Published online by Cambridge University Press: 03 May 2010
If there are defining characteristics of AI, one must be the centrality of programs. Computer science or software engineering might be considered to have a better claim to this characteristic, but closer inspection of the role of programs within those fields reveals that not to be so. Formal specifications and means of realizing them in machine-executable representations dominate these fields; individual programs are relatively secondary in importance. But in AI implementations (programs) have always played the central role.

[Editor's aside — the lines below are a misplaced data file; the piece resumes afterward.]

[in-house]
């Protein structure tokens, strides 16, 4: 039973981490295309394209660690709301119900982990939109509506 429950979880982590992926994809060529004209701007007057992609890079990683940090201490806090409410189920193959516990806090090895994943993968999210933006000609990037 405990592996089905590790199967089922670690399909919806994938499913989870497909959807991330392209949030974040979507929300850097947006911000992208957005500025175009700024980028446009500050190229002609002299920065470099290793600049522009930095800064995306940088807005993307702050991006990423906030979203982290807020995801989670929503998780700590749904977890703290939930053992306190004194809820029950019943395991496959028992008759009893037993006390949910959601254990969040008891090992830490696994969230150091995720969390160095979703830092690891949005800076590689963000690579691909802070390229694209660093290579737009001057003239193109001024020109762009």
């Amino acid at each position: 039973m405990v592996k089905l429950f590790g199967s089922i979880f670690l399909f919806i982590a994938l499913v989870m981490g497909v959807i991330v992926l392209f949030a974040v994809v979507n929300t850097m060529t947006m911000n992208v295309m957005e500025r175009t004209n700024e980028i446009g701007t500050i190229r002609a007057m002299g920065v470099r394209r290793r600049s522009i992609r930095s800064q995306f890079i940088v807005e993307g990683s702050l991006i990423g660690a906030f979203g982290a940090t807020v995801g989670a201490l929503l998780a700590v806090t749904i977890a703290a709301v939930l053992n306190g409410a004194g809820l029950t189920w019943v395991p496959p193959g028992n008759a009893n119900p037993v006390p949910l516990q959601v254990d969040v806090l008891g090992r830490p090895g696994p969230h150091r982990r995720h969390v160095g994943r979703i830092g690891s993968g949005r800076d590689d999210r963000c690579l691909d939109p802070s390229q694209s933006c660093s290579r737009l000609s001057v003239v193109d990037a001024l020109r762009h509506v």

Bundy offers a three-fold division of AI, and claims that the role of a program is dependent upon which subdivision some particular AI work falls within. His three categories of AI are “applied AI,” “cognitive science,” and “basic AI.” It is important to sort out these issues (he claims) if we are to cure the “methodological malaise” in AI.
Dietrich then argues that a keystone in the foundations of modern AI is that intelligent thought is symbol manipulation, and, moreover, symbol manipulation of the type manifest in Turing-von-Neumann computers. Hence, the search for AI is reduced to finding the right program, but with no guide as to how to find it.
The role of programs in AI (according to Dietrich) is little better than random attempts to hit upon this program (or class of algorithms) whose existence (but little else) is promised by the foundational theory.